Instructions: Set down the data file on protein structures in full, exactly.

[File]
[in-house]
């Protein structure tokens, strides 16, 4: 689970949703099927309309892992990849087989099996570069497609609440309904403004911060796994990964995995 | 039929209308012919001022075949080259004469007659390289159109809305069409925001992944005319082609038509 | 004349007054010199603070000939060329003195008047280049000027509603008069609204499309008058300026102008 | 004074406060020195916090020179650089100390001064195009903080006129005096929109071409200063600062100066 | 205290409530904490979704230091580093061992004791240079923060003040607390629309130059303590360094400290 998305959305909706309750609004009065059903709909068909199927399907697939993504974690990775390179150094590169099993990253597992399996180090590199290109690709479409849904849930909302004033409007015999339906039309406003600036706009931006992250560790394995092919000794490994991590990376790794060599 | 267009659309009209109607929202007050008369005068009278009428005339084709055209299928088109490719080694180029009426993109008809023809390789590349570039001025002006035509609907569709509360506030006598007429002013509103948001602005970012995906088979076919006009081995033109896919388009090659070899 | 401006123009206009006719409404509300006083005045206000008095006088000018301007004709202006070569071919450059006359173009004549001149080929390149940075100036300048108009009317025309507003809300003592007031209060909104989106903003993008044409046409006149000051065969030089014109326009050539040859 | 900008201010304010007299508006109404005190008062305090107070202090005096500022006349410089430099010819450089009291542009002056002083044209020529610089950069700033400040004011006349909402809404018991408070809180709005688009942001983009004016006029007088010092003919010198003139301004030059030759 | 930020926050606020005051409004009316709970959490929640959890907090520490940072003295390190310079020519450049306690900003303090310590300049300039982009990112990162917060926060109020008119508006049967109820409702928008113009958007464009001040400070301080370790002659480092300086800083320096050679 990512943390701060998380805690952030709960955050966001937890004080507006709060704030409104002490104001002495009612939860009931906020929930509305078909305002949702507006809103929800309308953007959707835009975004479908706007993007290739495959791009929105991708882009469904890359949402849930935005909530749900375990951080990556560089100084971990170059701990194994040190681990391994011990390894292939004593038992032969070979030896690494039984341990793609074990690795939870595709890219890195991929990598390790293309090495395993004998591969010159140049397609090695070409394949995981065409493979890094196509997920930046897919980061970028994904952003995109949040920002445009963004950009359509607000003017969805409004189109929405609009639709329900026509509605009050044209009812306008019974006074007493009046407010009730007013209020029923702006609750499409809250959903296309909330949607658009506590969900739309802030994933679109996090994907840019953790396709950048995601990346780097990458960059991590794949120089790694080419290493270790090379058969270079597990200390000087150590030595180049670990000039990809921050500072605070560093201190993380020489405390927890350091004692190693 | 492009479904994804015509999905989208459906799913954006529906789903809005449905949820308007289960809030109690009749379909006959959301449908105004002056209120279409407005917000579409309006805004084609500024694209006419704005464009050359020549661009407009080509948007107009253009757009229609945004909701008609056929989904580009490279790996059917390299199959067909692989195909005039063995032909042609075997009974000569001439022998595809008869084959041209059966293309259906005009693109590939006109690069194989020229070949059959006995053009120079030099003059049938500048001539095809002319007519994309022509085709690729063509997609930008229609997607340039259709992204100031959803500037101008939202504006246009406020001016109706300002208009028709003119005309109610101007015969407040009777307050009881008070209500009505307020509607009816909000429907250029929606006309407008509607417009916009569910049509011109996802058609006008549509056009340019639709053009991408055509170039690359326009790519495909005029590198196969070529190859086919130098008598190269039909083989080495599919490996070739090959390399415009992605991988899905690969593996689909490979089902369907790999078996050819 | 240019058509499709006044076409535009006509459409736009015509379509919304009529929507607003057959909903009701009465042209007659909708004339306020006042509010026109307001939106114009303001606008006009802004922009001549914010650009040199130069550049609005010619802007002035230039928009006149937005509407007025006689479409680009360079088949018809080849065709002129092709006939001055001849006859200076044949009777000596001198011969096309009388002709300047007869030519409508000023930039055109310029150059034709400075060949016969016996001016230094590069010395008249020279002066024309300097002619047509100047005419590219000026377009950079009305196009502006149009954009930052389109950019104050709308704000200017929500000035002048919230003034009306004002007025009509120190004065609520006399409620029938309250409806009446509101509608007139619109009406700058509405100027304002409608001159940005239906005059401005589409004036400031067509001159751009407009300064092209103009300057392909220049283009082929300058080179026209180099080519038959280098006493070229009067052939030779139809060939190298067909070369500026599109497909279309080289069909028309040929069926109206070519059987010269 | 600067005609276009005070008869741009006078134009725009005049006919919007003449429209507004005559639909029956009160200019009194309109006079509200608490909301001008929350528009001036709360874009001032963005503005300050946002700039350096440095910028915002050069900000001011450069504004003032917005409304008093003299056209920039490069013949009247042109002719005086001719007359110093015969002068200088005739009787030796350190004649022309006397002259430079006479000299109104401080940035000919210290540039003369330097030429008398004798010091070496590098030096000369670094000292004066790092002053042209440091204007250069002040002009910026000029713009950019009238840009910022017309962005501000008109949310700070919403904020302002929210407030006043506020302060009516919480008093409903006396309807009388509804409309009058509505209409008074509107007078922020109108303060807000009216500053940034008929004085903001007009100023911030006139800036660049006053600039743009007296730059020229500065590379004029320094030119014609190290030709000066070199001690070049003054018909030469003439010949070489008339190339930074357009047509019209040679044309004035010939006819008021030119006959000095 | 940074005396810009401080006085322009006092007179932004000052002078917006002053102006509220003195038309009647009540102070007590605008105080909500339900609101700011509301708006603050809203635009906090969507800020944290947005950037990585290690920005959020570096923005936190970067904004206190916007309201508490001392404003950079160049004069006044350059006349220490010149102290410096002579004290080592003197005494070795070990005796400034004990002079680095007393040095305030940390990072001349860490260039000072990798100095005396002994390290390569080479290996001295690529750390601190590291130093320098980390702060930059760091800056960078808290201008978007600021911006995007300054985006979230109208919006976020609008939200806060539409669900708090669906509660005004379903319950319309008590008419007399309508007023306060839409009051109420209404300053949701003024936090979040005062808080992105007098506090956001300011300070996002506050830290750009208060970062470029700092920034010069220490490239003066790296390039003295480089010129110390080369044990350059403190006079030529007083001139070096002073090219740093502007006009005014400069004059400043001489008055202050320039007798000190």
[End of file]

[in-house]
């Protein structure tokens, strides 16, 4: 689970949703099927309309892992990849087989099996570069497609609440309904403004911060796994990964995995 | 039929209308012919001022075949080259004469007659390289159109809305069409925001992944005319082609038509 | 004349007054010199603070000939060329003195008047280049000027509603008069609204499309008058300026102008 | 004074406060020195916090020179650089100390001064195009903080006129005096929109071409200063600062100066 | 205290409530904490979704230091580093061992004791240079923060003040607390629309130059303590360094400290 998305959305909706309750609004009065059903709909068909199927399907697939993504974690990775390179150094590169099993990253597992399996180090590199290109690709479409849904849930909302004033409007015999339906039309406003600036706009931006992250560790394995092919000794490994991590990376790794060599 | 267009659309009209109607929202007050008369005068009278009428005339084709055209299928088109490719080694180029009426993109008809023809390789590349570039001025002006035509609907569709509360506030006598007429002013509103948001602005970012995906088979076919006009081995033109896919388009090659070899 | 401006123009206009006719409404509300006083005045206000008095006088000018301007004709202006070569071919450059006359173009004549001149080929390149940075100036300048108009009317025309507003809300003592007031209060909104989106903003993008044409046409006149000051065969030089014109326009050539040859 | 900008201010304010007299508006109404005190008062305090107070202090005096500022006349410089430099010819450089009291542009002056002083044209020529610089950069700033400040004011006349909402809404018991408070809180709005688009942001983009004016006029007088010092003919010198003139301004030059030759 | 930020926050606020005051409004009316709970959490929640959890907090520490940072003295390190310079020519450049306690900003303090310590300049300039982009990112990162917060926060109020008119508006049967109820409702928008113009958007464009001040400070301080370790002659480092300086800083320096050679 990512943390701060998380805690952030709960955050966001937890004080507006709060704030409104002490104001002495009612939860009931906020929930509305078909305002949702507006809103929800309308953007959707835009975004479908706007993007290739495959791009929105991708882009469904890359949402849930935005909530749900375990951080990556560089100084971990170059701990194994040190681990391994011990390894292939004593038992032969070979030896690494039984341990793609074990690795939870595709890219890195991929990598390790293309090495395993004998591969010159140049397609090695070409394949995981065409493979890094196509997920930046897919980061970028994904952003995109949040920002445009963004950009359509607000003017969805409004189109929405609009639709329900026509509605009050044209009812306008019974006074007493009046407010009730007013209020029923702006609750499409809250959903296309909330949607658009506590969900739309802030994933679109996090994907840019953790396709950048995601990346780097990458960059991590794949120089790694080419290493270790090379058969270079597990200390000087150590030595180049670990000039990809921050500072605070560093201190993380020489405390927890350091004692190693 | 492009479904994804015509999905989208459906799913954006529906789903809005449905949820308007289960809030109690009749379909006959959301449908105004002056209120279409407005917000579409309006805004084609500024694209006419704005464009050359020549661009407009080509948007107009253009757009229609945004909701008609056929989904580009490279790996059917390299199959067909692989195909005039063995032909042609075997009974000569001439022998595809008869084959041209059966293309259906005009693109590939006109690069194989020229070949059959006995053009120079030099003059049938500048001539095809002319007519994309022509085709690729063509997609930008229609997607340039259709992204100031959803500037101008939202504006246009406020001016109706300002208009028709003119005309109610101007015969407040009777307050009881008070209500009505307020509607009816909000429907250029929606006309407008509607417009916009569910049509011109996802058609006008549509056009340019639709053009991408055509170039690359326009790519495909005029590198196969070529190859086919130098008598190269039909083989080495599919490996070739090959390399415009992605991988899905690969593996689909490979089902369907790999078996050819 | 240019058509499709006044076409535009006509459409736009015509379509919304009529929507607003057959909903009701009465042209007659909708004339306020006042509010026109307001939106114009303001606008006009802004922009001549914010650009040199130069550049609005010619802007002035230039928009006149937005509407007025006689479409680009360079088949018809080849065709002129092709006939001055001849006859200076044949009777000596001198011969096309009388002709300047007869030519409508000023930039055109310029150059034709400075060949016969016996001016230094590069010395008249020279002066024309300097002619047509100047005419590219000026377009950079009305196009502006149009954009930052389109950019104050709308704000200017929500000035002048919230003034009306004002007025009509120190004065609520006399409620029938309250409806009446509101509608007139619109009406700058509405100027304002409608001159940005239906005059401005589409004036400031067509001159751009407009300064092209103009300057392909220049283009082929300058080179026209180099080519038959280098006493070229009067052939030779139809060939190298067909070369500026599109497909279309080289069909028309040929069926109206070519059987010269 | 600067005609276009005070008869741009006078134009725009005049006919919007003449429209507004005559639909029956009160200019009194309109006079509200608490909301001008929350528009001036709360874009001032963005503005300050946002700039350096440095910028915002050069900000001011450069504004003032917005409304008093003299056209920039490069013949009247042109002719005086001719007359110093015969002068200088005739009787030796350190004649022309006397002259430079006479000299109104401080940035000919210290540039003369330097030429008398004798010091070496590098030096000369670094000292004066790092002053042209440091204007250069002040002009910026000029713009950019009238840009910022017309962005501000008109949310700070919403904020302002929210407030006043506020302060009516919480008093409903006396309807009388509804409309009058509505209409008074509107007078922020109108303060807000009216500053940034008929004085903001007009100023911030006139800036660049006053600039743009007296730059020229500065590379004029320094030119014609190290030709000066070199001690070049003054018909030469003439010949070489008339190339930074357009047509019209040679044309004035010939006819008021030119006959000095 | 940074005396810009401080006085322009006092007179932004000052002078917006002053102006509220003195038309009647009540102070007590605008105080909500339900609101700011509301708006603050809203635009906090969507800020944290947005950037990585290690920005959020570096923005936190970067904004206190916007309201508490001392404003950079160049004069006044350059006349220490010149102290410096002579004290080592003197005494070795070990005796400034004990002079680095007393040095305030940390990072001349860490260039000072990798100095005396002994390290390569080479290996001295690529750390601190590291130093320098980390702060930059760091800056960078808290201008978007600021911006995007300054985006979230109208919006976020609008939200806060539409669900708090669906509660005004379903319950319309008590008419007399309508007023306060839409009051109420209404300053949701003024936090979040005062808080992105007098506090956001300011300070996002506050830290750009208060970062470029700092920034010069220490490239003066790296390039003295480089010129110390080369044990350059403190006079030529007083001139070096002073090219740093502007006009005014400069004059400043001489008055202050320039007798000190």